Donskoi’s solution for control of movement, in effect, to perfect coordination to a level of automation is a solution which can also be a problem.

Automation of sport technique, especially as it pertains to weightlifting, can create a problem with respect to continuity of focus; something which must be maintained from beginning to the end of competitions. This is all the more pertinent with the distractibility of today’s weightlifting’s competition protocols; and, exacerbated further by a host of today’s digital distractions.

A number of factors affect a weightlifter’s ability to achieve automation of technique. Foremost is the manner in which many lifters are taught technique; in many cases an illogical ‘step by step’, ‘mind over matter’ control of movement. A ‘step by step’ method (first pull, second pull, shrug shoulders and so forth) is an anti – automation of technique; the lifter is to think through each step which in its turn is a distraction because it is not possible to lift a maximum weight, all the while self-directing each step.

Making matters worse, another outcome of learning and training in this manner; are a coach’s typically last minute instructions before a lifter steps on the platform; things like ‘raise your elbows out to the side’, ‘shrug the shoulders’, and/or instructions to be willfully aggressive. Not only are last minute technique instructions a waste of time; they are distraction to the lifter’s focus. If those last minute technique instructions are indeed, important, they should already be so automatic as to make instruction from the coach at best superfluous. Elite lifters should already know how to lift the barbell; that is what makes them elite. An elite lifter’s period of concentration preceding an attempt in competition is (or, should be) devoted to a single, or a very limited range of cues; because the details of technique have been automated:

“Before I lift I shout Fung Song – Relax. I tell myself to relax so that I can lift the weights relaxing.” ZHOU Lulu, 2012 Olympic champion +75 kg (CHN)

Figure. Focus of attention on a single or a very limited range of technical cues before lifting a heavy weight is a common psychological trait of elite athletes in general, and weightlifters in particular; ZHOU Lulu, 2012 Olympic champion +75 kg (CHN) verbalized a single, key psychological cue to ‘relax muscles’. Highly automated motor skills eliminate the need to rehearse individual elements of technique. Charniga photo.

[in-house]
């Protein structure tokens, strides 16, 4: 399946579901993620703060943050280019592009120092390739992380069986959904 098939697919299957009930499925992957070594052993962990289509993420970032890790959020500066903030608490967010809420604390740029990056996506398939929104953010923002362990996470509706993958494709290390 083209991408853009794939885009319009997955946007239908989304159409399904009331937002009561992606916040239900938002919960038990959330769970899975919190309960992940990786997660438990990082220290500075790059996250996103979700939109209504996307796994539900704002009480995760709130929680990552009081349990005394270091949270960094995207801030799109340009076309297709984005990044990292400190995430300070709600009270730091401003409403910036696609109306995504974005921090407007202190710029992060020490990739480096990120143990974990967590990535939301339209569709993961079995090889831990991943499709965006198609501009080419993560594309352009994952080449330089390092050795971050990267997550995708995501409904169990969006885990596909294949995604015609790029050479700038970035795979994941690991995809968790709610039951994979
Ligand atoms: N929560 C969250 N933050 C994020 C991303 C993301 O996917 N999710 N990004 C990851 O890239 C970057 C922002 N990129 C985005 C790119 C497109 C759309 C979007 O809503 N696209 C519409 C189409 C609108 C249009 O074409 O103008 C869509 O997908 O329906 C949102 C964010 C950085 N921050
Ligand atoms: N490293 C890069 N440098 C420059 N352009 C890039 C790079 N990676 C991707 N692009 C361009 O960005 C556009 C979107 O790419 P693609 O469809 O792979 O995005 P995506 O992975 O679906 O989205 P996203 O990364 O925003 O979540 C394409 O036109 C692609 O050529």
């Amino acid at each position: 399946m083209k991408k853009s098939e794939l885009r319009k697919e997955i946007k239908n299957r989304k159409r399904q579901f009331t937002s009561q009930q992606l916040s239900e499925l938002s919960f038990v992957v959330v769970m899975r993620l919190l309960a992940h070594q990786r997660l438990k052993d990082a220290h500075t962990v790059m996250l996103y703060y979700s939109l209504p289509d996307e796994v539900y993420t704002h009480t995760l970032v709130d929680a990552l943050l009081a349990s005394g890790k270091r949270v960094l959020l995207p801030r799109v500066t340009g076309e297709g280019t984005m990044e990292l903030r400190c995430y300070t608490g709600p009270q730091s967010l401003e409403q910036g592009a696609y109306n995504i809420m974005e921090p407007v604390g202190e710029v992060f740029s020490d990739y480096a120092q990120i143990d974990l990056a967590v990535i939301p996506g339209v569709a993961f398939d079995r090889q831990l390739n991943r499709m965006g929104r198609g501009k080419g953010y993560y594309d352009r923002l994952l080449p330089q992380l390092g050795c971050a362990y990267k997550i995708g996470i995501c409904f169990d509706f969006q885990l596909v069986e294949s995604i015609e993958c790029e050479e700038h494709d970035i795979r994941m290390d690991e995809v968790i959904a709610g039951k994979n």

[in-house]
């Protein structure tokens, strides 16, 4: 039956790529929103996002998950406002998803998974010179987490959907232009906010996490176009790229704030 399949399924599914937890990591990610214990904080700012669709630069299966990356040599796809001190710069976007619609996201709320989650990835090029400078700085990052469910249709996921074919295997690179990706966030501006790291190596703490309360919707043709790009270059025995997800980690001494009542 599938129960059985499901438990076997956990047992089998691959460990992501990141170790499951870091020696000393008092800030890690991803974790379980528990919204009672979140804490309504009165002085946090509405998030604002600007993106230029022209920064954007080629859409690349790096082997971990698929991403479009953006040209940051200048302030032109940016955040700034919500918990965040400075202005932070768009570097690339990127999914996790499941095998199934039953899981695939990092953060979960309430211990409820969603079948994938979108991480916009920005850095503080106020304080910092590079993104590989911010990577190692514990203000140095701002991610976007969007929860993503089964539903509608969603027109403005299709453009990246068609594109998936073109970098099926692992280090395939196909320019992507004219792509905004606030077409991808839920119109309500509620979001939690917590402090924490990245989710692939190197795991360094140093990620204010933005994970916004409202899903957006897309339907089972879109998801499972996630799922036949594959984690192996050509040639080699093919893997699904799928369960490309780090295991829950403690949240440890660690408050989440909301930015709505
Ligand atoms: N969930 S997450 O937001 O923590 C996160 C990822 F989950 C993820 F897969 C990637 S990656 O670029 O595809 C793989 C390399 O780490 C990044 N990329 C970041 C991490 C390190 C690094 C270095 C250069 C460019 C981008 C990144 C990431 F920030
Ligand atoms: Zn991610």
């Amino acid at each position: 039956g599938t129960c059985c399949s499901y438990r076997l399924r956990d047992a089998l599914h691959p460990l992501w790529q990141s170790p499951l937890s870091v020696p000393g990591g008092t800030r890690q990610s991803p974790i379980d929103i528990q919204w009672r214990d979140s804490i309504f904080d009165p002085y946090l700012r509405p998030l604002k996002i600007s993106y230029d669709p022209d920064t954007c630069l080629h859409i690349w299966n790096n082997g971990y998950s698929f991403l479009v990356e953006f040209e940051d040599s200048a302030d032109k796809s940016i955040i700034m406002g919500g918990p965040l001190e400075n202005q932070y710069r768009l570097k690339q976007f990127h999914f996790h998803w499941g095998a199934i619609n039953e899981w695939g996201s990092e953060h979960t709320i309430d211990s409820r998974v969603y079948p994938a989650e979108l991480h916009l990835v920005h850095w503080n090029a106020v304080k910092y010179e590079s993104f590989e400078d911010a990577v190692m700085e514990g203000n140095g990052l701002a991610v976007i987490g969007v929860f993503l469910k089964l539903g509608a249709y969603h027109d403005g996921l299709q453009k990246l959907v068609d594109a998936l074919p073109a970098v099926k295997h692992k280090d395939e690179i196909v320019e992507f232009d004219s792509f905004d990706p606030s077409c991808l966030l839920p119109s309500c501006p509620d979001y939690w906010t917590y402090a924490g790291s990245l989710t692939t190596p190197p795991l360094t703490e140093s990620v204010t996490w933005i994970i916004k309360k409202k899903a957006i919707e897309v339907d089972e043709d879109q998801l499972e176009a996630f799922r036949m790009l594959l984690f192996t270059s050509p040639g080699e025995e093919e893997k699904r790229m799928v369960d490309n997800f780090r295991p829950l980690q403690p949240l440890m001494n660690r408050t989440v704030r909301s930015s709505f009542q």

Coaches and athletes alike frequently do not adhere to even simple practices to assist lifters in maintaining focus in competitions; especially if the athletes are a product of the step by step methodology of learning technique, i.e., learning to lift exclusively through ‘act of will’; which tends to predominate in weightlifting training.  

For instance, sport psychologists would decry  excessive, unnecessary verbal instruction, especially the last minute, the hands on, pre – performance cues which are become commonplace in weightlifting competitions; as creating a state of “paralysis by analysis”:

“paralysis by analysis”, devotion of too much attention to the mechanics of well learned skills.” A. Moran, 2004

Figure. Intense concentration/focus on the task at hand can be reflected in a weightlifter’s ‘glazed expression’. It is difficult to achieve such a state of mind if the athlete is burdened with a “paralysis of analysis”. Charniga photo.

A “paralysis by analysis” is one of a number of reasons there are so many missed attempts in competitions where lifters are attempting accessible weights. That is to say, strength is not the issue, but a combination of faulty training and competition psychology; such as, unreasonable expectations the actions of the coach will have on the outcome.  

Psychological strength, in the context of weightlifting sport is closely connected with the ability to concentrate in competitions; to focus intently, on the task at hand, all the while blocking out superfluous details of one’s immediate surroundings; which can only serve to distract. For instance, an “intentionality” of focus is required:

“ a focused state of mind requires intentionality; skilled athletes can focus consciously on only one thought at a time;  optimally focused when the athlete is totally absorbed in the task at hand; a state of mind where there is no difference between what they are thinking and what they are doing. A. Moran, 2004

Failure of coaches and athletes alike to adhere to some basic prerequisites to facilitate the athlete’s focus happens frequently in competitions as well in training. Consequently, the possibility of a “paralysis of analysis”; affecting both coach and athlete, arising from excessive attention to details: last minute instruction of technique; superfluous at a competition site.